I don't know of any studies, but I can give you some advice to help keep your results more meaningful.
If you really want to test the testing software it shouldn't be too hard to write server-side logic or "deployed" vs "not deployed" in some kind of A/A test.
- Software Flicker - if you use slow a/b testing platform, you're likely to exhibit page "flicker" which could invalidate tests (i have now seen the default and version B)
- Software Latency - if you introduce added latency you're probably harming your conversion rate (ironically). For this reason it's best to dish out the extra money and get a platform that is fast, and backed by SLAs.
- What you are measuring - if you test button clicks on the homepage when you're manipulating your purchase funnel, it's likely that you might not see a great deal of change. Your metrics should be as close to the changes as possible... not too upstream, not too downstream.
- Test Duration - Don't test for just a few days. The longer you test the closer to the "true average" your numbers will become and converge. You may also notice that as time goes on all versions converge to a similar conversion rate meaning that test didn't do much.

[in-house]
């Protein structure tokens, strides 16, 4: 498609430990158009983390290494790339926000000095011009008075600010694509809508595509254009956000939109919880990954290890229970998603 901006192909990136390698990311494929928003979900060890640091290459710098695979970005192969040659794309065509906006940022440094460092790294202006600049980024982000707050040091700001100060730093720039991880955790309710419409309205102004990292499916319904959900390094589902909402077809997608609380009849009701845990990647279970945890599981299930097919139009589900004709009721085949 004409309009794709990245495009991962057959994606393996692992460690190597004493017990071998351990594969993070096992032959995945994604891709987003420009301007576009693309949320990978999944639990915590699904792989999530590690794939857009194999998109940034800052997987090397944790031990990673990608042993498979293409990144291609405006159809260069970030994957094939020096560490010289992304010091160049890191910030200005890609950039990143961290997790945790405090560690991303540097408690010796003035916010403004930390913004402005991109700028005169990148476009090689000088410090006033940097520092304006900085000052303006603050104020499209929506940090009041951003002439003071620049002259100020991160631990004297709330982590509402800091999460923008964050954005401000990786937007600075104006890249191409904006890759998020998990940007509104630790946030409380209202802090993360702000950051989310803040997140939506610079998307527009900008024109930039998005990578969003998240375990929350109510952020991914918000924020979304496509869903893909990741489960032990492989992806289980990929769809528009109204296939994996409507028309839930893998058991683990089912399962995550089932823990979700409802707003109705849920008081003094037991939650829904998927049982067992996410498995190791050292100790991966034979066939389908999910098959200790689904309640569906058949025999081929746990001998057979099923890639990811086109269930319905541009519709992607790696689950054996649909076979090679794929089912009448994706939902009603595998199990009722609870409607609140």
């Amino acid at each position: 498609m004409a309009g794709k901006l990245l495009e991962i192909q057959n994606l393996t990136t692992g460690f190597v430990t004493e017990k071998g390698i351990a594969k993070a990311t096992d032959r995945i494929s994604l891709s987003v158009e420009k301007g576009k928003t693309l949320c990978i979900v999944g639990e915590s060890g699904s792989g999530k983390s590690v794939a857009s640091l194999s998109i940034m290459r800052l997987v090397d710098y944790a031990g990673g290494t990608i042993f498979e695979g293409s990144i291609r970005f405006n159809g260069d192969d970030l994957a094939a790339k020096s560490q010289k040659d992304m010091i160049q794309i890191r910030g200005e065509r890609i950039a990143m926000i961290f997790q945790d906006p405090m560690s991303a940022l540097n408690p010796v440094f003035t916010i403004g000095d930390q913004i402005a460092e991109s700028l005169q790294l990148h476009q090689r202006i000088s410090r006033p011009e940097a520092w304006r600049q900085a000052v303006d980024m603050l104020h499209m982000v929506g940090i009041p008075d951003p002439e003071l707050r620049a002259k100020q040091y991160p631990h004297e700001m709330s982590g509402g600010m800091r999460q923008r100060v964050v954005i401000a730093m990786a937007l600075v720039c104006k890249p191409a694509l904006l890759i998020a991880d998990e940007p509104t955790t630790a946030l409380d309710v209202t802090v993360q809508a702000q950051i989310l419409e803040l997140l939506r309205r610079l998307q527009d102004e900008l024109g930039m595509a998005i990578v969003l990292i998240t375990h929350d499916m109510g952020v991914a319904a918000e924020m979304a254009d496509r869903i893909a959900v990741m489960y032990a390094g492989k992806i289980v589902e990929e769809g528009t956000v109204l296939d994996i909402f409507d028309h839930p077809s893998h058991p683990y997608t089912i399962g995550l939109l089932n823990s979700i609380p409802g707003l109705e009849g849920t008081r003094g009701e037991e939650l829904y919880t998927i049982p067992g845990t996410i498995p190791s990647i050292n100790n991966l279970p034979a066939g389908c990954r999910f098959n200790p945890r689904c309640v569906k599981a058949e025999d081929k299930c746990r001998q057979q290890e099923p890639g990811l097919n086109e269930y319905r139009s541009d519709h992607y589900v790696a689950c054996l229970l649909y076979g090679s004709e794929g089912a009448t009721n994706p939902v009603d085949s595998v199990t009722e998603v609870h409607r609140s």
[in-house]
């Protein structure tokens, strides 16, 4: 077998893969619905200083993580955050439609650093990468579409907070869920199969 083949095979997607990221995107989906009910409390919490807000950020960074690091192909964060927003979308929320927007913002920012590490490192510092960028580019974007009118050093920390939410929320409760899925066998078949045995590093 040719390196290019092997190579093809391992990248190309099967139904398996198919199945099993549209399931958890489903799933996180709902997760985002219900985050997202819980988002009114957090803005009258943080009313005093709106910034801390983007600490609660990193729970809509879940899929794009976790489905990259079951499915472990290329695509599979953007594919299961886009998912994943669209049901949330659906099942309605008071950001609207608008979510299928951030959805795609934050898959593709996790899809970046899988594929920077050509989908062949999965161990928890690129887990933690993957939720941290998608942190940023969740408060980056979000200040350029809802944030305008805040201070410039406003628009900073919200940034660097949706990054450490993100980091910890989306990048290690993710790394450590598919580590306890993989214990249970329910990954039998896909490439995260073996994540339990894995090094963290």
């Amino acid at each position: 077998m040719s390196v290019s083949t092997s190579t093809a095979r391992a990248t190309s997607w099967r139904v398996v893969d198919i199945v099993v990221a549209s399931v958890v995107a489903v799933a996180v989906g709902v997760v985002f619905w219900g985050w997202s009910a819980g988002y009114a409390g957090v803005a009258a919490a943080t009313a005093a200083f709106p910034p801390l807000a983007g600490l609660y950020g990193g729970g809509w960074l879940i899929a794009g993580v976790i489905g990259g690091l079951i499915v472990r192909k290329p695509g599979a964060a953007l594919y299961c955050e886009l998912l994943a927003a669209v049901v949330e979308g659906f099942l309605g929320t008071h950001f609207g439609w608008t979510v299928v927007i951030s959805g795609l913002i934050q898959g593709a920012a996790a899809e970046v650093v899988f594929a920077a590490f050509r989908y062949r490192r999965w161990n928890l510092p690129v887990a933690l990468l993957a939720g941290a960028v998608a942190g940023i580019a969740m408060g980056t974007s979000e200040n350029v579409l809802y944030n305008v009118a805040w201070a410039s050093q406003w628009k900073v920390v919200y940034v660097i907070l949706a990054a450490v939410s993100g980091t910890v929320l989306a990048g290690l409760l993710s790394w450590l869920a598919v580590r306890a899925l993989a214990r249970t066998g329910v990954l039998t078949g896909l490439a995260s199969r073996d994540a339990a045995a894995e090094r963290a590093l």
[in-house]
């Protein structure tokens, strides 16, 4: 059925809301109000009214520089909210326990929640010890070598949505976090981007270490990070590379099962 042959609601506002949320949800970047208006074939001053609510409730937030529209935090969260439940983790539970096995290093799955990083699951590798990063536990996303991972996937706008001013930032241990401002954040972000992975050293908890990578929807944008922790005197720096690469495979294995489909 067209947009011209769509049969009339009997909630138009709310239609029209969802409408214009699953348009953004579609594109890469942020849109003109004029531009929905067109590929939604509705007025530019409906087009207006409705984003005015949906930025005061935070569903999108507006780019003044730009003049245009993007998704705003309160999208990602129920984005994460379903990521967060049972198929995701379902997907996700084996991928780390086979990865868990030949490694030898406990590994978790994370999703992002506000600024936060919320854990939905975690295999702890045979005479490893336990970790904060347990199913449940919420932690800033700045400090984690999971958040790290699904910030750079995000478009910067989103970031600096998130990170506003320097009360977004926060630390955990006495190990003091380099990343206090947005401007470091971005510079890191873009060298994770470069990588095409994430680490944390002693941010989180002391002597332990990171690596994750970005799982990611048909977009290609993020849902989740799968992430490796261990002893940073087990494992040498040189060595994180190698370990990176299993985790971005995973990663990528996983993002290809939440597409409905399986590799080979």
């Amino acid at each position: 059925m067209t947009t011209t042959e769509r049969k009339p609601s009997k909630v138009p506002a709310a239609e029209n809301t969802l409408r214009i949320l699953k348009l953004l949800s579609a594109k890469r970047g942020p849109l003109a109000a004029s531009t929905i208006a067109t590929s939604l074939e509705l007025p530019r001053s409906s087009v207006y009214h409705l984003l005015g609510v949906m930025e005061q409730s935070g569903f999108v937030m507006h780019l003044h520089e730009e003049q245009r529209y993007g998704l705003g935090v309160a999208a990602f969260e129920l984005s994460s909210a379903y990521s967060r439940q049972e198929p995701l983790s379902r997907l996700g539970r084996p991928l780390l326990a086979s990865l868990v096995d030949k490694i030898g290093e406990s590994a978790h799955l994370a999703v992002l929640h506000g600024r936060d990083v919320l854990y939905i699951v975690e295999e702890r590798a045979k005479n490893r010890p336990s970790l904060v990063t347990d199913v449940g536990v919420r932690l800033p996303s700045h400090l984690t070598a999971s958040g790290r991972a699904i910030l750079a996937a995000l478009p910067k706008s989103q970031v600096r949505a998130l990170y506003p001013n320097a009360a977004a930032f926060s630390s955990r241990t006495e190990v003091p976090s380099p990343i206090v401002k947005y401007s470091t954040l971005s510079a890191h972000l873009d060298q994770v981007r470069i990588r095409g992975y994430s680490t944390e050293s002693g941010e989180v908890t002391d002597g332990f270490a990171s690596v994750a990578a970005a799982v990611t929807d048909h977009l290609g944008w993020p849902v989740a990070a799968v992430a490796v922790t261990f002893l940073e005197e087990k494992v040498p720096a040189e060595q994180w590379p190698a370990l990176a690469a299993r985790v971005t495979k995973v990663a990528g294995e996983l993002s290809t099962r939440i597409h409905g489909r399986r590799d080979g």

- Run A/A tests! - If you run an A/A test for 2 months and you notice uplift, then you should factor that in as an additional margin of error in your real test results. If You see 5% increase, and your next real tests results in a 5% increase, it is possible that it has no little to no effect.
Point #4 is important, personally. At the end of the day, if a visitor wants to purchase from your site they will, regardless of your testing habits. The only exception being things like Price and Benefits offered. But, those (price tests) will probably give you the greatest insights about what drives conversion...not just "do they like blue or green buttons"